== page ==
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Friday, 10 April 2015

Clinton Foundation's Shoddy and Dangerous Haiti Programme

Hillary Clinton’s campaign for the White House in 2016 will need to answer many major questions about her integrity and judgement as much as what she might do about the Ukraine, ISIS or China’s rise. Her campaign hit trouble even before it began – on using a private email address throughout her tenure as secretary of state, claims of ‘missing emails’ from that account that might compromise her official role and, more recently, on conflict of interest claims regarding foreign government donations to the Clinton Foundation. Yet, there are also rather disturbing concerns about the Foundation’s role in post-earthquake Haiti, the philanthropy’s major claim to fame.

Most recently, it's come to light that after Hillary Clinton, as US Secretary of State, lobbied Russia for Boeing, and the latter won a bid to sell 50 737 passenger jets, the Clinton Foundation received a $900,000 donation from Boeing for its programmes in Haiti. (See below for the shoddy and dangerous character of some the Foundations's programmes in Haiti).  
The Bill, Hillary and Chelsea Clinton Foundation accepted millions of dollars from seven foreign governments – including governments with a dubious record on human rights - during Hillary Clinton’s tenure as US secretary of state, skirting dangerously close to outright violation of conflict-of-interest agreements it had made with the Obama administration. Other reports in 2013 suggested a prominent businessman and donor to the Clinton Foundation secured major contracts from Kazakhstan after former President Bill Clinton introduced him to the central Asian republic’s president - Businessman Frank Giustra, who secured lucrative uranium mining contracts, and later donated over $30 million to the Clinton Foundation, with a promise of a further $100 million, is on the foundation’s governing Board of Directors.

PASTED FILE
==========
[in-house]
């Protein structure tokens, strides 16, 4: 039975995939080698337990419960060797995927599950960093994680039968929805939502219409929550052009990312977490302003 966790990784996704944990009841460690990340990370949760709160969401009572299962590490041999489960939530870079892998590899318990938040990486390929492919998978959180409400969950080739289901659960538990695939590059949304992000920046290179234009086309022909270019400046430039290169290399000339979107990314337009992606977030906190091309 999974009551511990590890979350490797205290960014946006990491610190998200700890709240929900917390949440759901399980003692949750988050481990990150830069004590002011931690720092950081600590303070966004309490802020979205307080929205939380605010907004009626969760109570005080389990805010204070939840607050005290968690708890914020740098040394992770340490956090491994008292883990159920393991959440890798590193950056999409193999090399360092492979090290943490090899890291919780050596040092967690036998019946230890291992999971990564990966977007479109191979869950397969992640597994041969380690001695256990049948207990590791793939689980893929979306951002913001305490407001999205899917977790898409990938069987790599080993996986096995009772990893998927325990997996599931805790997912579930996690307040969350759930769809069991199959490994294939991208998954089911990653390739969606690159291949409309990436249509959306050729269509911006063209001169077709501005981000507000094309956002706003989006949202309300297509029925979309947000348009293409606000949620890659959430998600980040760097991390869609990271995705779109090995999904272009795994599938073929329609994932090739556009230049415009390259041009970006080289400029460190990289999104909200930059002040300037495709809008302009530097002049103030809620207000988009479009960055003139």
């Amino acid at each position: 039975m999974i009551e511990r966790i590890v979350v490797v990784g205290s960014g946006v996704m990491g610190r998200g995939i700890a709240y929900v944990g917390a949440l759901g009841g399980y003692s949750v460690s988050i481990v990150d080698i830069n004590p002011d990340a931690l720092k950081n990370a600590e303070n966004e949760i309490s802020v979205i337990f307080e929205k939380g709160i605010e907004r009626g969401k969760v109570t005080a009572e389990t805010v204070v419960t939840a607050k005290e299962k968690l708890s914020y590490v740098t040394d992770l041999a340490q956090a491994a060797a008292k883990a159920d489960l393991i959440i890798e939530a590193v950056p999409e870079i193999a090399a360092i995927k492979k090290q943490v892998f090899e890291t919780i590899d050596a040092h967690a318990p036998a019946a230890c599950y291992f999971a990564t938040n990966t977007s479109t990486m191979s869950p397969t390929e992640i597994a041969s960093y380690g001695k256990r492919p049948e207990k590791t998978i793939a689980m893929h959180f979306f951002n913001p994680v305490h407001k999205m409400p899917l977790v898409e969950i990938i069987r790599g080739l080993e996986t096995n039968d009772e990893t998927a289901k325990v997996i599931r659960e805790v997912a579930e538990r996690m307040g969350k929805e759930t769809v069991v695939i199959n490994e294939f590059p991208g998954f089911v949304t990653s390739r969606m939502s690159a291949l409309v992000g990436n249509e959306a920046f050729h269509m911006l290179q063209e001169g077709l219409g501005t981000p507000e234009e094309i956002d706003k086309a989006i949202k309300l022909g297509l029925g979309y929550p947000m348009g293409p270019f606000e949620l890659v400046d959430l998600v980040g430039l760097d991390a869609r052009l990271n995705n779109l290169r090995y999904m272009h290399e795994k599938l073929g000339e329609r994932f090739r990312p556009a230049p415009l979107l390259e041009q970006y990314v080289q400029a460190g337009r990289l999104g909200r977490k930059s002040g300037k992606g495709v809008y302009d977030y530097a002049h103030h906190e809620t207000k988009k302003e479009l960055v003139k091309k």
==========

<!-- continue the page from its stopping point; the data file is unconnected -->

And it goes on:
In response, the Clinton Foundation argued that it was more transparent than the law required and would continue to be once Hillary declared her presidential candidacy. But this is unlikely to quell criticism, however, as the Clintons and controversy are familiar bedfellows.
The Clinton Foundation’s work in the aftermath of the 2010 Haiti earthquake has been roundly condemned by independent agencies and local people themselves: the Clinton Foundation's first contributions to Haiti -- "hurricane-proof . . . emergency shelters that can also serve as schools . . . to ensure the safety of vulnerable populations in high-risk areas during the hurricane season" – were revealed as shoddy and dangerous. 

An investigation by The Nation found the following: temperatures in the shelters/classrooms reached over 100 degrees, causing kids headaches and other illnesses; trailers also showed high levels of formaldehyde, a known carcinogen (and also a cause of asthma and other lung diseases); trailers were manufactured by Clayton Homes, which is being sued by the Federal Emergency Management Administration (FEMA) for having provided formaldehyde-laced trailers to Hurricane Katrina victims; and Clayton Homes is owned by Warren Buffet’s Berkshire Hathaway; Buffet was was an early and high-profile member of the Clinton Global Initiative.

Yet, Republicans who attack the Clintons are unlikely to recall the scandals that surrounded high profile members of their own party – John McCain, Newt Gingrich, Tom DeLay, for example – who set up non-political foundations that called into question their objectivity. Nor do they much care for the people of Haiti.

In the end, politicians are interested in power; their foundation activities reflect that fundamental principle.

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